The Diabetes Patient Advocacy Coalition Applauds HR.5801 in Favor of Patient Equality
Copay Accumulator Adjustment Program Reform is Necessary to Alleviate Patient Cost Burdens
HR5801, introduced by Rep. Donald McEachin [D-VA-4] removes Copay Accumulator Adjustment Programs (CAAPs) at the federal level, requiring health insurers to count all payments made by patients directly or on their behalf toward their deductibles and overall out-of-pocket maximums. The Diabetes Patient Advocacy Coalition -- an alliance of people with diabetes, caregivers, patient advocates, health professionals, diabetes organizations and companies working collaboratively to promote and support public policy initiatives to improve the health of all 34.2 million Americans with diabetes -- applauds this patient forward action.
CAAPs have allowed insurance companies and pharmacy benefit managers (PBMs) to unfairly profit from patient care. Many Americans with chronic conditions rely upon manufacturer copay assistance to help pay for their prescriptions and are discovering this assistance doesn’t count toward their deductible and out-of-pocket max. Ultimately, people living with chronic diseases not only bear the burden of daily illness management but also predatory coverage policies. The substantial costs of living with a chronic illness are compounded year over year, penalizing and marginalizing high risk patients, and perpetuating medical inequity. According to the CDC, chronic diseases are the leading causes of death and disability, driving $3.8 trillion in annual health care costs (18% of the GDP).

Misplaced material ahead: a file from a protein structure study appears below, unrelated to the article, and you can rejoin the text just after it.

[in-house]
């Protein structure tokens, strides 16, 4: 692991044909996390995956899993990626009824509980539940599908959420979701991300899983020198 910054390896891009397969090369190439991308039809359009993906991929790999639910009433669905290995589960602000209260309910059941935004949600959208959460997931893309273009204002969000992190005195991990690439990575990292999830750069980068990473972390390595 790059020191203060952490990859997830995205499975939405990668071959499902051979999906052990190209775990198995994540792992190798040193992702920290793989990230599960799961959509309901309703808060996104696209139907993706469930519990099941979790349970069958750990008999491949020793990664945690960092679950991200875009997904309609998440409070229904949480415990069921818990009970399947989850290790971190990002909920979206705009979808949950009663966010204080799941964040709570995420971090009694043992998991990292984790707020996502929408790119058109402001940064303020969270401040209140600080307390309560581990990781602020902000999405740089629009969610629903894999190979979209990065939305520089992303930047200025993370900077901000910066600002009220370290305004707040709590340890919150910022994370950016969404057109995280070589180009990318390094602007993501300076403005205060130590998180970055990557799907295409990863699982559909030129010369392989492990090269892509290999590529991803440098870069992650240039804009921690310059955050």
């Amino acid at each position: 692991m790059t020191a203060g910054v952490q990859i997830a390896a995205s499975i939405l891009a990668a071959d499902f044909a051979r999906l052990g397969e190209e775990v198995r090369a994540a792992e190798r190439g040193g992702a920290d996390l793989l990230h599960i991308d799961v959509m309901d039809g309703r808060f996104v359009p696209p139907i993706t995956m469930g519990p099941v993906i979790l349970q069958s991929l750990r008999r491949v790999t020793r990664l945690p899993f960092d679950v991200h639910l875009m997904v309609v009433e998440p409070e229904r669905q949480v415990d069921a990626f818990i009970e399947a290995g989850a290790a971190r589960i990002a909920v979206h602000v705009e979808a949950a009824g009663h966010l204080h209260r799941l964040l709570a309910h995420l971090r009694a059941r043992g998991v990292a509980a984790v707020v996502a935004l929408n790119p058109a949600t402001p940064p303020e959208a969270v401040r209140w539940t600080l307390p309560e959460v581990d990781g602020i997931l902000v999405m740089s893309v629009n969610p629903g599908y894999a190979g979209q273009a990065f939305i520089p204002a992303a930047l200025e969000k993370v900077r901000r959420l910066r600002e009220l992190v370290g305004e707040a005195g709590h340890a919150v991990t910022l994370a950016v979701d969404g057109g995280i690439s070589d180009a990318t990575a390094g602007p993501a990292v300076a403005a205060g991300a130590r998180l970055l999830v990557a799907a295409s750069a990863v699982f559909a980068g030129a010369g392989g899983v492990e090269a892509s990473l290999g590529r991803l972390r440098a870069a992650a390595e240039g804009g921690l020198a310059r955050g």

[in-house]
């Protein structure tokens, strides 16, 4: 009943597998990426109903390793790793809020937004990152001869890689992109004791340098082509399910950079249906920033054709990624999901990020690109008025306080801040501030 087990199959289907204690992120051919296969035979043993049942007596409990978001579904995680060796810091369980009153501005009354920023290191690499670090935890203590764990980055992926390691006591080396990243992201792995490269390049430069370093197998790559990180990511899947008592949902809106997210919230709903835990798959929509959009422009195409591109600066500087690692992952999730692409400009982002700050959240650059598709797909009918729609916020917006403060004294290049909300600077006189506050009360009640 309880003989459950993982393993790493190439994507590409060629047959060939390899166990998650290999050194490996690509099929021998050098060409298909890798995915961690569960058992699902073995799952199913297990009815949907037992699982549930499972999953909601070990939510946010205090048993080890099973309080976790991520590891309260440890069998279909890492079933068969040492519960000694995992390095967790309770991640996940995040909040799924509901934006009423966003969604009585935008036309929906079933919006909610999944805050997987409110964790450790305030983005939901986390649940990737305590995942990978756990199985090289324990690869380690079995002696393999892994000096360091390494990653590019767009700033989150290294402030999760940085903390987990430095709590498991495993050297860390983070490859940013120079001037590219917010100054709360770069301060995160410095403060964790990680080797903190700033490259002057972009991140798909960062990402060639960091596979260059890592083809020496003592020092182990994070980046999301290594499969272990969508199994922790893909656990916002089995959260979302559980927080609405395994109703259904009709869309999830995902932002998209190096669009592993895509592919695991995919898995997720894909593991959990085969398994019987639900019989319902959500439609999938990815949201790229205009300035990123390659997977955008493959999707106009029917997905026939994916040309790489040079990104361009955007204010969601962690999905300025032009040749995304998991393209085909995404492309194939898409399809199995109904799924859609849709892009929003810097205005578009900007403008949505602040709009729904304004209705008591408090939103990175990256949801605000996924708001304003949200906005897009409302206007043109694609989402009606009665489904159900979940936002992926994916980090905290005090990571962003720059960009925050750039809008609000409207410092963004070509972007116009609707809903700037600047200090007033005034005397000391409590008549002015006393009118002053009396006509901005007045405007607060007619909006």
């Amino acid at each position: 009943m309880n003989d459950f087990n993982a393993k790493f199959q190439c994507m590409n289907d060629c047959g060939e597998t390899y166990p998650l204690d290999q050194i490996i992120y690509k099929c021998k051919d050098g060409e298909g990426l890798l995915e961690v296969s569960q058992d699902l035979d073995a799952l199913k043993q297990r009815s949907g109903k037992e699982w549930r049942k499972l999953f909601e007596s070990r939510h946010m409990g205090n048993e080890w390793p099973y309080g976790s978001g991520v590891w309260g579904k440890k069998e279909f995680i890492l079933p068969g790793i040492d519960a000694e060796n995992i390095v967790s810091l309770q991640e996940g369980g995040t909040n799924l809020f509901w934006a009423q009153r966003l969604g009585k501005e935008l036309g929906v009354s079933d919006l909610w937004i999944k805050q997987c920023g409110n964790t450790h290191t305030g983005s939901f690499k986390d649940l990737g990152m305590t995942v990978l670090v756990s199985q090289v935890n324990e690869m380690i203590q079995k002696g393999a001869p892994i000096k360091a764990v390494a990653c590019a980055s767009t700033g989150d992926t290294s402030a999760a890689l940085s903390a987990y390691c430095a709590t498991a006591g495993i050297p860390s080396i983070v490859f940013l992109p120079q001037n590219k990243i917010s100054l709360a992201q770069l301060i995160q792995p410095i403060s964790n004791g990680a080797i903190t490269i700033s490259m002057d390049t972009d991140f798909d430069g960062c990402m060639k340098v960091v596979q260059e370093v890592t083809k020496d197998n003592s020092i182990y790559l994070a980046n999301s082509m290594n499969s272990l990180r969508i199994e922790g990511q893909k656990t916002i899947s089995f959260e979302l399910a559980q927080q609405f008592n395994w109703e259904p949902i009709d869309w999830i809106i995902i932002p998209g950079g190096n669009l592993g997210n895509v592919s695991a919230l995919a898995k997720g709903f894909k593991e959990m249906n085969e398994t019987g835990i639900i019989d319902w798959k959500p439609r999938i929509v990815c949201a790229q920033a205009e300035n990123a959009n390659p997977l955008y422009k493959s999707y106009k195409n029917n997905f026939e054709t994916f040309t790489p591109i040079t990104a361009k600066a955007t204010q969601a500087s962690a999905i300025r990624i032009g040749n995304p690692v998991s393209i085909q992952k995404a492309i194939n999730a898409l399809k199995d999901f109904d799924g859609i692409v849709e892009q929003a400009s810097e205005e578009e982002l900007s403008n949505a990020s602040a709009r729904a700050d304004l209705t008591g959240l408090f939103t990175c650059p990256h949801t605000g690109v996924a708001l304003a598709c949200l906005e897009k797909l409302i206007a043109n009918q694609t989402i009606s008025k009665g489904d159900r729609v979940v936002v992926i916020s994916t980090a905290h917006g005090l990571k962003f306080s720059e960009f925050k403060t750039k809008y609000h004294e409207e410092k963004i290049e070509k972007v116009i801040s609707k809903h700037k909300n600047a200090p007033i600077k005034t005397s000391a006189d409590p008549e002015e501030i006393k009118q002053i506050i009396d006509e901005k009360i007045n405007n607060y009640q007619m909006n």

“Predatory behaviors that threaten patient well-being must cease. DPAC is grateful to Rep. Rodney Davis[R-IL-13], Rep. Bobby L. Rush[D-IL-1], Rep. Brian K. Fitzpatrick [R-PA-1], Rep. Yvette D. Clarke[D-NY-9], Rep. Bonnie Watson Coleman,[D-NJ-12], Rep. Marc A. Veasey [D-TX-33], Rep. Earl L. "Buddy" Carter[R-GA-1] and Rep. Barbara Lee [D-CA-13] for their action in banning Copay Accumulator Adjustment Programs on behalf of chronic disease patients everywhere. This is a critical step in addressing patient inequities by immediately reducing the perverse financial incentives PBMs receive that skyrocket prescription drug costs for the consumer, and negate deductibles” said George Huntley, CEO of DPAC. “No American should be faced with dire financial choices between taking life-saving medication and putting food on their table. This example of less talk, more action on behalf of the 34 million people living with diabetes and millions more with other chronic conditions, is tremendous, many lives depend on it. Next steps are still needed to eliminate or modify rebate policies, and the misaligned incentives they cause in our healthcare system driving up prescription drug prices.”
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DPAC is a 501(c)(4) patient advocacy organization that turns knowledge into action through grassroots advocacy on behalf of the 122 million Americans with or at risk of diabetes. DPAC’s mission is to ensure quality of and access to care, medications, and devices for people living with diabetes; and to educate, inspire, and empower patient advocates as well as lawmakers toward meaningful action on diabetes.